This article used to be All About Flag Sizes that I wrote back in 2013 but I felt it needed expanding.
The Outside Flag
- Garrison: 20′ x 38′
- Post flag: 8′ 11 3/8″ x 17′ (Army) and 10′ x 19′ (MC/N/CG)
- Field flag: 6’8″ x 12′ (Army)
- Storm flag: 5′ x 9’6″ (Army) and 5′ x 9′ (MC/N/CG)
- Internment flag: 5′ x 9’6″ (use cotton only!)
- boat flag: 3′ x 4′ (3′ x 5′)
- Ensign: 2′ 4 7/16″ x 4’6″
The Indoor-Outdoor Flag
- Indoor-Outdoor/ceremonial display (pole hem, with or without fringe): 3′ x 4′ and 4’4″ x 5’6″
A flag does not have fringe when it is flown from a stationary (at right) or mounted pole (just below). These are outside flags and are never fringed.
A flag for a color guard has fringe and is what a color team carries and presents or posts. The Marine Corps, Navy, and Coast Guard forbid fringe on the National Ensign, but all departmental and organizational flags must have gold-colored fringe.
The Army and Air Force require gold-colored fringe on all flags. The Marine Corps, Navy, and Coast Guard forbid fringe on the national but require fringe on the departmental and organizational.
The Space Force departmental, organizational, and general officer flags must have silver-colored fringe. This is mandatory and you must request it from the flag company (go to www.colonialflag.com).
Historically, fringe was used to keep a flag clean. Supposedly, it generates static electricity and that attracts the dirt from the flag material. This seems to be an accurate use from the time of the US Civil War.
If you do some research, you can find a theory that states that gold fringe on the US flag means that maritime law is in effect (especially in a court of law) and that set of laws is very different from the law of the land. There is also the connection between the United States, a corporation, and the United States of America, the country.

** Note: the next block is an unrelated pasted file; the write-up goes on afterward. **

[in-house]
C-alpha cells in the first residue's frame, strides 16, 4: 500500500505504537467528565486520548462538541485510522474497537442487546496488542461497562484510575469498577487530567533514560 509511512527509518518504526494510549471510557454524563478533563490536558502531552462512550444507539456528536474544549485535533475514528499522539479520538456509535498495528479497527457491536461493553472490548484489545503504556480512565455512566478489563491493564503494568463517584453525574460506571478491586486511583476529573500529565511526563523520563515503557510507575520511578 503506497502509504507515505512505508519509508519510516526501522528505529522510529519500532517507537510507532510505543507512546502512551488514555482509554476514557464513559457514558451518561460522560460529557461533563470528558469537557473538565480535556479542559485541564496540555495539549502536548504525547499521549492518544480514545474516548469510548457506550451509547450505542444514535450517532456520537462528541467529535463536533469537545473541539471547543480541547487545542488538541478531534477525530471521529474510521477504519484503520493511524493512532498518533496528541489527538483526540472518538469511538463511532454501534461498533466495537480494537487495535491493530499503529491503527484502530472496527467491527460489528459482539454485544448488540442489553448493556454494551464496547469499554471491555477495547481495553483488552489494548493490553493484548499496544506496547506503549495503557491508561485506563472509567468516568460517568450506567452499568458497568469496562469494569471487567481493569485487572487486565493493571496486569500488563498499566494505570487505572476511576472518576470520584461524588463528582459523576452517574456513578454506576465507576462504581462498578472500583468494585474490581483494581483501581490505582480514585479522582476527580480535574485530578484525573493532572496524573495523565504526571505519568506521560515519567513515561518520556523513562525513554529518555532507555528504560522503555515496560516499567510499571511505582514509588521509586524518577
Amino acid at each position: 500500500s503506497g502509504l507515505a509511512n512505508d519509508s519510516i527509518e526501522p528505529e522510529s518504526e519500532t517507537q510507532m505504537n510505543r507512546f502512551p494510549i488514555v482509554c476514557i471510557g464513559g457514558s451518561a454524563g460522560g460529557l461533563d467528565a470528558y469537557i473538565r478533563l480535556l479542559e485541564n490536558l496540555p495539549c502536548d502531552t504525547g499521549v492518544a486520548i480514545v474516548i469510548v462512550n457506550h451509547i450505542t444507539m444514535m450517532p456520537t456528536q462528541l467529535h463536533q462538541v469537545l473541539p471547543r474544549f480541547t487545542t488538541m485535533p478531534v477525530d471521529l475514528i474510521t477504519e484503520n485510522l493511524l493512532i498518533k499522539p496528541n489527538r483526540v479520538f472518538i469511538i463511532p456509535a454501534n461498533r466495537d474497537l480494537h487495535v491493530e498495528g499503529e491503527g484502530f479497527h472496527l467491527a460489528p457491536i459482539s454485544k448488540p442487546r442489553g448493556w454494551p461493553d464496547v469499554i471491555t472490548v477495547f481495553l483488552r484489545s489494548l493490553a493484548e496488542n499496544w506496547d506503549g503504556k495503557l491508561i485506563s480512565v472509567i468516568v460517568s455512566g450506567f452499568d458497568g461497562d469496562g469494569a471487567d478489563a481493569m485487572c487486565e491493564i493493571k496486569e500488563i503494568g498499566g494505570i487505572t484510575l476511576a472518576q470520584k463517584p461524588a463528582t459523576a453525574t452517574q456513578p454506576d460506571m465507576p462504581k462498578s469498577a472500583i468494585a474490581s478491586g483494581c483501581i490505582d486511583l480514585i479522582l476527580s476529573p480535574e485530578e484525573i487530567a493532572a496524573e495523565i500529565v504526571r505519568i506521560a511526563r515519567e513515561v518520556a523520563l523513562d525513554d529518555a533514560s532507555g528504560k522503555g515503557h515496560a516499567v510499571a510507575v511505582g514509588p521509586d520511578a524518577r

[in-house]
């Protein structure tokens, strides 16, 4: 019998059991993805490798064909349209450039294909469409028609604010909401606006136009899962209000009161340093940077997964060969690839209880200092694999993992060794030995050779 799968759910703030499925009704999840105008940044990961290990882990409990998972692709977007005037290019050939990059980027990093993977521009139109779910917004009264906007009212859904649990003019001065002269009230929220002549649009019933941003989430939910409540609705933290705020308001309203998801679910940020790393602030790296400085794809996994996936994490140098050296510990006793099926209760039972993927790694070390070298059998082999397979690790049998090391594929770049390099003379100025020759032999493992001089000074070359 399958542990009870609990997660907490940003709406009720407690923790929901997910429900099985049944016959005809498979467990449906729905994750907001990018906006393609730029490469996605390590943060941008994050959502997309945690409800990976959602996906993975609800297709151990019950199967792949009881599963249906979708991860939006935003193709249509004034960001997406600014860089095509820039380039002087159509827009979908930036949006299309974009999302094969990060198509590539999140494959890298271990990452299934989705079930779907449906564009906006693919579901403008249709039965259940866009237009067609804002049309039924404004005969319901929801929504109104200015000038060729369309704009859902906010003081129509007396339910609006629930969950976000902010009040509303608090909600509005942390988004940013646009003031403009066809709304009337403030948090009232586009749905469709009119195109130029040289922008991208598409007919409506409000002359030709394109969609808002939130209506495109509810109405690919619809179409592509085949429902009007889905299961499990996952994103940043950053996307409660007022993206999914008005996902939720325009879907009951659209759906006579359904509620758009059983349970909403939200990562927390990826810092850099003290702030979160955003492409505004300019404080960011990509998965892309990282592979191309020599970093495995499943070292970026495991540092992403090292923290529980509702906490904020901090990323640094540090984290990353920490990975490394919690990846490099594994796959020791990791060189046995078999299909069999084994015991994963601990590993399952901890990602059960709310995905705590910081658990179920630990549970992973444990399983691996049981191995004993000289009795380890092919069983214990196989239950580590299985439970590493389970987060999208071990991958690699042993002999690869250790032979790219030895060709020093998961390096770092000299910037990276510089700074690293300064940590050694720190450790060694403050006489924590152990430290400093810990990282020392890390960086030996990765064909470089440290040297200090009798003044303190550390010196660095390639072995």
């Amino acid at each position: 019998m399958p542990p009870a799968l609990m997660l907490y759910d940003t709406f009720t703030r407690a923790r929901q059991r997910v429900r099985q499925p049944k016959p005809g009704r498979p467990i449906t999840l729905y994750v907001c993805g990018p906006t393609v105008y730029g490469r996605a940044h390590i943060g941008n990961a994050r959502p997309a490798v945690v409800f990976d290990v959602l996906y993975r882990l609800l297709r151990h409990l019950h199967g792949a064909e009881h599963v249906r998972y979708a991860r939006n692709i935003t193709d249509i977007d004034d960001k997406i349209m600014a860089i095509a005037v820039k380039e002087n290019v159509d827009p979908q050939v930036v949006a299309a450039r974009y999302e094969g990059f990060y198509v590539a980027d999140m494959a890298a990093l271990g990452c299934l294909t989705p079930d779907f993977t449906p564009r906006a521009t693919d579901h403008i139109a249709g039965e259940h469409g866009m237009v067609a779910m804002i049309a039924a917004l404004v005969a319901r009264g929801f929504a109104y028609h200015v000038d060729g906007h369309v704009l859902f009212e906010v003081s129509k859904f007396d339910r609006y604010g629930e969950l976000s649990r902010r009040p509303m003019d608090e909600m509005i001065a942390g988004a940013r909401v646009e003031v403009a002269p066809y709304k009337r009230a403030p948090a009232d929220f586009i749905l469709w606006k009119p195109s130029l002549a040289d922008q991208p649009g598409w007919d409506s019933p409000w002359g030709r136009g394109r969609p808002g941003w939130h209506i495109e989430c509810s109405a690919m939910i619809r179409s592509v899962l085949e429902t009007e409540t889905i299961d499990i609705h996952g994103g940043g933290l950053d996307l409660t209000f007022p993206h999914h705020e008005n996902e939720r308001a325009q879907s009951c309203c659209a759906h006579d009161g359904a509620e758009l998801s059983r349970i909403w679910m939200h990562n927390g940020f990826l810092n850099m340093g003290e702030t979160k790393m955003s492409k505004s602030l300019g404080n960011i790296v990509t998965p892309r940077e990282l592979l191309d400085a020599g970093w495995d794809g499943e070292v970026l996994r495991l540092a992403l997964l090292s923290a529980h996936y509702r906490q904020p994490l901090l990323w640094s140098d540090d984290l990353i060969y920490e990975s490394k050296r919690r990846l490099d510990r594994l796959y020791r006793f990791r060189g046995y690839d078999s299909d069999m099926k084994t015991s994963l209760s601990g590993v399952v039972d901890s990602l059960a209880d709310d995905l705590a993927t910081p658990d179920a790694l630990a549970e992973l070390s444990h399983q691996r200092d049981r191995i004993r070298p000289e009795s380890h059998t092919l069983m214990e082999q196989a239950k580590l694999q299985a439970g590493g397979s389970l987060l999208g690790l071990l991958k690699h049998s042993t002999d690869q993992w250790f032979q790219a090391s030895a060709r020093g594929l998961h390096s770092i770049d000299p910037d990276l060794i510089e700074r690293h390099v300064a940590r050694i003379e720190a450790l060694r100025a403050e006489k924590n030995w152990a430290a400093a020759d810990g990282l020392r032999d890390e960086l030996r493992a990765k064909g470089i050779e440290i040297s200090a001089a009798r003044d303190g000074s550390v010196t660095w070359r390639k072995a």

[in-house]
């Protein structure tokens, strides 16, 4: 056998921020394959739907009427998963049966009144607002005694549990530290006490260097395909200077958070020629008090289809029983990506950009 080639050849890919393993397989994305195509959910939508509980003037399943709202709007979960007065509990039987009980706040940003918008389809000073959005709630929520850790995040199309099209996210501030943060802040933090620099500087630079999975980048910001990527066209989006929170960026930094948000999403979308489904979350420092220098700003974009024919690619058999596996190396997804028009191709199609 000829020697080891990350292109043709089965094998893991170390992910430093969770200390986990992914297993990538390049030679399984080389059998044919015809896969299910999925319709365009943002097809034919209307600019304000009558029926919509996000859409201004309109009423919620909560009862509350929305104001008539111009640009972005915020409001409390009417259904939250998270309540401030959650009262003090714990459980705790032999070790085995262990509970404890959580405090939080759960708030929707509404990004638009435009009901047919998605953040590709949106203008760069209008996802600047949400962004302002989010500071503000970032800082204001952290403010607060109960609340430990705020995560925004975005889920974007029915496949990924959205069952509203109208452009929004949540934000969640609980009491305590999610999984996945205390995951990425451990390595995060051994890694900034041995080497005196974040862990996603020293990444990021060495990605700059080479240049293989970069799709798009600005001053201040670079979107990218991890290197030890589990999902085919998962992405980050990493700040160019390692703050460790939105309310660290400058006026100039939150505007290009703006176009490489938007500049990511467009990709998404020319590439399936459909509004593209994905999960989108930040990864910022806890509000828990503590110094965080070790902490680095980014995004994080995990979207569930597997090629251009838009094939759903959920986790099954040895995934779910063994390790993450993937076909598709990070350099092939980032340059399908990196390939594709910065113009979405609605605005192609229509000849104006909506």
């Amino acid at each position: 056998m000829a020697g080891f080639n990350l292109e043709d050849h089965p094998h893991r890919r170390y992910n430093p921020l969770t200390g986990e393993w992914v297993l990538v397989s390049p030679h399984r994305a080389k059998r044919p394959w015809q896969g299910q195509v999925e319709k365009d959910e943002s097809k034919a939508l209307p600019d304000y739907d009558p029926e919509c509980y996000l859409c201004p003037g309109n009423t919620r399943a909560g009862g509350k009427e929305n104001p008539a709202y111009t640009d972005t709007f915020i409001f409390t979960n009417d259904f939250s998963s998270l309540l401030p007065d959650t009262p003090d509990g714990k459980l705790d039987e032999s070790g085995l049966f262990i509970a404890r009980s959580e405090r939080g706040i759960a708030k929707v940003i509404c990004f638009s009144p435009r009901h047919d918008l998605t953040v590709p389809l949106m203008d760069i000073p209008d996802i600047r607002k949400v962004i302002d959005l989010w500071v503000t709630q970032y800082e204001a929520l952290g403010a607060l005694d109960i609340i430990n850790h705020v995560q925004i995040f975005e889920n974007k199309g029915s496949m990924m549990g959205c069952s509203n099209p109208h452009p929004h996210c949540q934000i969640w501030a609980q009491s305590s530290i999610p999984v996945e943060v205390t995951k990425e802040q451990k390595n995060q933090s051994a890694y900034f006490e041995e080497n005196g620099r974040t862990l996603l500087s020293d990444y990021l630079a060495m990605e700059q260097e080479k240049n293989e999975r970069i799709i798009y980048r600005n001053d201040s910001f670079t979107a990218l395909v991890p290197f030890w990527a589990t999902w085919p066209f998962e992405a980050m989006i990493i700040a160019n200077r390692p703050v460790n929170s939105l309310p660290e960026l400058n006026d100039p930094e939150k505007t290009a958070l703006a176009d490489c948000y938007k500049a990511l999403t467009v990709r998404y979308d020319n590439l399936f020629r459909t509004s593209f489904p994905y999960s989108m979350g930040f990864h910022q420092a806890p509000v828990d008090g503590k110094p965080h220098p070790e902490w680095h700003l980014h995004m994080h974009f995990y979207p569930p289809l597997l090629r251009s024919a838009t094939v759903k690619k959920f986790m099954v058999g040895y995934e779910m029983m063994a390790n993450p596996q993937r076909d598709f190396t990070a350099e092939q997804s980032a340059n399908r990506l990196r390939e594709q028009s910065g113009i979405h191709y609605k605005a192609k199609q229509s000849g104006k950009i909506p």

The information is a bit complicated and convoluted. I’m not going to completely discount it, but I’m not ready to fully accept the theory because: The Flag Code states nothing will be attached to the American flag (this is why the Marine Corps forbids fringe) and then the Army comes along and codifies attaching fringe as purely an affectation saying that the flag then becomes a “ceremonial color”. It doesn’t add up.
To make things more interesting, in the ceremonial drill world, for state (federal government) arrival/departure ceremonies, none of the international flags have fringe. This is because many other countries simply forbid the fringe while others have elaborate fringe color and length requirements.
The photo below shows an arrival ceremony at the Pentagon for a Japanese dignitary.
Color Guard Flag Sizes
- US flags: 3’ x 4’, (3’ x 5’ is not used in the military), 4’4” x 5’6”
- Army, AF, & SF departmental flags: 3’ x 4’ and 4’4″ x 5’6″
- MC, Navy, and CG departmental flags: 4’4″ x 5’6″
- Organizational flags: 3’ x 4’
- General/Admiral flags: 3’ x 4’ and 3’ x 5’
- JROTC organizational flags: 3’ x 4’
- Civil Air Patrol flags: 3′ x 4′ or 3′ x 5′ 8 3/8″ (CAPR900-2 Section B)
- Young marines: 3′ x 4′ or 4’4” x 5’6” (MCO 10520.3)
- Sea Cadets: 3′ x 4′ or 4’4” x 5’6” (NTP 13B)
Flag and Staff Sizes
Mount and carry the smaller flags on eight-foot flagstaffs and the larger flags sizes on nine-foot six-inch flagstaffs. These are the only two sizes used by a military or military-type color teams, except the Air Force.
The USAF had the 10′ staff as the taller one, but a recent change in AFI 34-1201 has 9′ for the taller size. When posting colors, the AF recommends the 7′ staff (this size of staff is not authorized for any other colors situation at all, period. It is ONLY for posting.).
The 10′ staff is only for the Presidential colors. The Army uses 8′ and 9.5′ staffs. The Air Force and Space Force should be using the same. The Marine Corps, Navy, and Coast Guard may only use the 9.5′ staff and the larger flag.
Note: The US Army does not have a size restriction for staffs and flags. You will often see an Army color guard carrying the 9.5′ staff with 3′ x 4′ flags mounted. I think it looks a bit odd, but the flag material stays out of the team’s faces.
US Army Regulation 840-10, Section 7-11 states that state flags shall be 3′ x 4′ or 4’4″ x 5’6″. However, one question that DeVaughn Simper, vexillologist at Colonial Flag, receives from the National Guard is: which guidance do they follow? the AR or the State statute?” He refers them to their chain of command since that decision is usually handled by the state Adjutant General.
- Each state has a different statute as to the legal size of the flag.
- Utah: 3 ‘x 5’
- New York: 3′ x 6′ (1:2 ratio)
- Rhode Island: 3′ x 3.5′ (1:1.3 ratio)
- Connecticut: 3′ x 3.8′ (1:1.3 ratio)
Now read up on All About the Color Guard Nomenclature of the American Flag, All About the Flagstaff, Flagstaff Ornaments, The Only Time the Spread Eagle is Used, How to Properly Mount a Flag on a Flagstaff, To Fringe or not to Fringe, that is the Question
A BIG thank you to DeVaughn Simper of Colonial Flag for helping with the flag size information!